FIELD TO INDUSTRY
PRODUCE. CONNECT. DEVELOP.

Push-Pull Effect

A tour of the studies undertaken by local, regional and international reputable development agencies, businesses and governments to define the contours of the debate on value chains has revealed that value chains are perhaps the most dirigible of all tools available towards rapid improvement of livelihoods. And yet there seems to be some measure of reprobation to utilising the value chain approach for development, especially by governments. However, a consensus of plausibility is emerging, as ructions in policy recede.

Farmer-centric value chain

Strong agricultural value chains can lead to sustained industrial growth. A shift from the race for quantum supremacy by the various value chain actors has begun to emerge, recognising that the chain is as strong as its weakest point.  And that weakest and perhaps most vulnerable point is the farmer, hence the need for a more farmer – centric approach in agricultural development to underpin sustainable development. The Agricultural Development Pentagon highlights the most important nodes in the value chain, while illuminating the emerging threat of climate change, so necessitating the integration of climate smart agricultural policies and decision making in our everyday routines. There is unanimity and a rare coalition for development for a new dawn, which has been missing for years in Zimbabwe’s development discourse. Strong value chains are required to solve the many and seemingly intractable challenges that we face as a nation. Alas, this has been long in coming.

Consensus and Alignment

The business member organisations are all agreed that the value chain and sector based approach are tools to link our strong agricultural roots with the potential that industry has in terms of the economic multiplier effect.

Despite studies showing that GDP originating from agriculture is twice as effective as that originating from manufacturing in uplifting people out of poverty, there has been hitherto inconsistent support for agriculture by all stakeholders. Government supports agriculture through the provision of inputs and through subsidies, but often the other government policies might not be conducive for all the other value chain actors to focus their attention on this important sector, leading to policy inconsistency and less than desirable results, holding back development and perpetuating poverty and unemployment.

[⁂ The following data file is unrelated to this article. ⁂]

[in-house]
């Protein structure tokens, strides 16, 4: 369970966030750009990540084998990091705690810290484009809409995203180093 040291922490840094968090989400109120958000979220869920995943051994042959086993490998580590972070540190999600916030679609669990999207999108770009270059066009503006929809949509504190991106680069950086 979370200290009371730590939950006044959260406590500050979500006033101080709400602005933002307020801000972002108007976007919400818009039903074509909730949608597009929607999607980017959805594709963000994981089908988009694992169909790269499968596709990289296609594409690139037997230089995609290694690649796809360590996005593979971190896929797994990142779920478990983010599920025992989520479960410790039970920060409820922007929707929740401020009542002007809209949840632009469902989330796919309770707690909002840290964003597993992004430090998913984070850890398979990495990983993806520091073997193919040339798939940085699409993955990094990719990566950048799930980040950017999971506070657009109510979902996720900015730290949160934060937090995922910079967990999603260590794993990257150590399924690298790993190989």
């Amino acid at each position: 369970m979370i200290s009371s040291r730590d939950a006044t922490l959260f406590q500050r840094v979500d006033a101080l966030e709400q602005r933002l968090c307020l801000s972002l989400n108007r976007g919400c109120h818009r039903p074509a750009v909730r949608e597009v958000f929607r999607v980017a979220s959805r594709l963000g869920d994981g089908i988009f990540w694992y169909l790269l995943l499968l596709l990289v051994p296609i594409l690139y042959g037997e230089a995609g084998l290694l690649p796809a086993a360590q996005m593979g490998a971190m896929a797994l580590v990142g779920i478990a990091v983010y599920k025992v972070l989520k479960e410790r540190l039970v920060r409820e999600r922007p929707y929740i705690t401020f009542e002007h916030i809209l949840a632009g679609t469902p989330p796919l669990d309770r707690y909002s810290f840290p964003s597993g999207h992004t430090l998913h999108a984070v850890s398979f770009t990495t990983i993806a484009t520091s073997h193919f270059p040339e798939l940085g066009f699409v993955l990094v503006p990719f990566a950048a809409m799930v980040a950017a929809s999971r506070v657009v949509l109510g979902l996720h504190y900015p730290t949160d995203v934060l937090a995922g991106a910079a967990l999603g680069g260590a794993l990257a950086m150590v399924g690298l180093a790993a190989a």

Produce

Innovation and creativity must be consistently espoused by farmers to keep evolving new and improving efficiencies, reducing costs while increasing profitability on a more sustainable basis. Strong profitability comes from a realisation that farming is a business, so farmer capacitation is critical. It also comes from the integration of novel technologies, use of superior seed and livestock genetics, and newer agronomy and management methods, while ensuring more investment in irrigation and water management systems to mitigate and adapt to ever changing and increasingly drier environments, and the more frequent between and in season rainfall variations.  Working markets, efficient, transparent and predictable pricing of agricultural commodities will spur value chain financing. Once produced the harvest must be secured through efficient storage systems, for use by industry in value addition and beneficiation.

Connect

Strong agricultural value chains should lead to the establishment of opportunities for processing, value addition and beneficiation, as raw material supply in requisite quantities can be guaranteed at affordable prices that make industry competitive. The production of quality, affordable and regionally competitive goods and services leads to job and wealth creation, service sector growth, and an increased contribution to the fiscus. It spurs development of strong procurement and supply networks, encourages consumption of local goods and services, and ultimately leads to economic development.

Develop

The push-pull effect of a strong agricultural base, feeding into a sound industry, with available discerning markets for competitively priced quality goods and services, will spur industrial growth, lead to higher incomes, increased employment, increased taxes and fiscal contribution and faster, development and rapid economic growth. Industry will be the destination of agricultural products, while providing agriculture with tractors and implements, seeds and fertiliser, chemicals and herbicides, while a whole new service industry can then thrive to provide banking, information communication technology, and government services.

2018 Theme Icon

The icon depicts the various activities and ingredients to ensure a good harvest, a link with industry and the main actors, while showing the resultant economic growth, and all this enveloped in the year 2018, emphasising the need for urgency among players to ensure agriculture-led economic growth.

 Conclusion

A deliberate thrust towards facilitation and promotion of local agricultural and industrial production, local procurement, local supply and local consumption of good and services will build a strong jobs market, create wealth and spur rapid sustainable economic development. It is in this context that the envisaged local content policy and strategy must be viewed as an accelerator for industry capacity development and increased capacity utilisation, reindustrialisation, enhanced research and development and much needed economic growth. These national matters deserve our untrammelled support in order for Zimbabwe to quickly rebound, thrive and prosper.